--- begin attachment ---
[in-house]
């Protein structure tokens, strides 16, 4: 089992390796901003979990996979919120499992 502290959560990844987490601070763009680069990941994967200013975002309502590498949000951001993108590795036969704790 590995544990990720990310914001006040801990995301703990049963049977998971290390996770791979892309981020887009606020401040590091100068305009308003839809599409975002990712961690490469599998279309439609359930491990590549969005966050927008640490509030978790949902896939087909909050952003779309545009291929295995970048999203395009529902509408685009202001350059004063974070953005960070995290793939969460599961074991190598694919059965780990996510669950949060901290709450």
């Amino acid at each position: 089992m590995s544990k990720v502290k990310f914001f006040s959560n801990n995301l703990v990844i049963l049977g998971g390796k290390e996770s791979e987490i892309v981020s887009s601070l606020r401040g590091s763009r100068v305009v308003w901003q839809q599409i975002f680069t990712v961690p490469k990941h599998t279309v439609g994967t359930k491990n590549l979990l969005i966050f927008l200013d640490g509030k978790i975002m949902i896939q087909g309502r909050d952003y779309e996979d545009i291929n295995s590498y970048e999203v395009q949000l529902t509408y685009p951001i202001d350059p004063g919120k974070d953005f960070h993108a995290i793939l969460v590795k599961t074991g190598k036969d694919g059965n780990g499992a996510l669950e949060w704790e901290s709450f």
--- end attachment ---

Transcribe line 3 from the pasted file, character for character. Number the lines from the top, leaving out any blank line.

């Amino acid at each position: 089992m590995s544990k990720v502290k990310f914001f006040s959560n801990n995301l703990v990844i049963l049977g998971g390796k290390e996770s791979e987490i892309v981020s887009s601070l606020r401040g590091s763009r100068v305009v308003w901003q839809q599409i975002f680069t990712v961690p490469k990941h599998t279309v439609g994967t359930k491990n590549l979990l969005i966050f927008l200013d640490g509030k978790i975002m949902i896939q087909g309502r909050d952003y779309e996979d545009i291929n295995s590498y970048e999203v395009q949000l529902t509408y685009p951001i202001d350059p004063g919120k974070d953005f960070h993108a995290i793939l969460v590795k599961t074991g190598k036969d694919g059965n780990g499992a996510l669950e949060w704790e901290s709450f």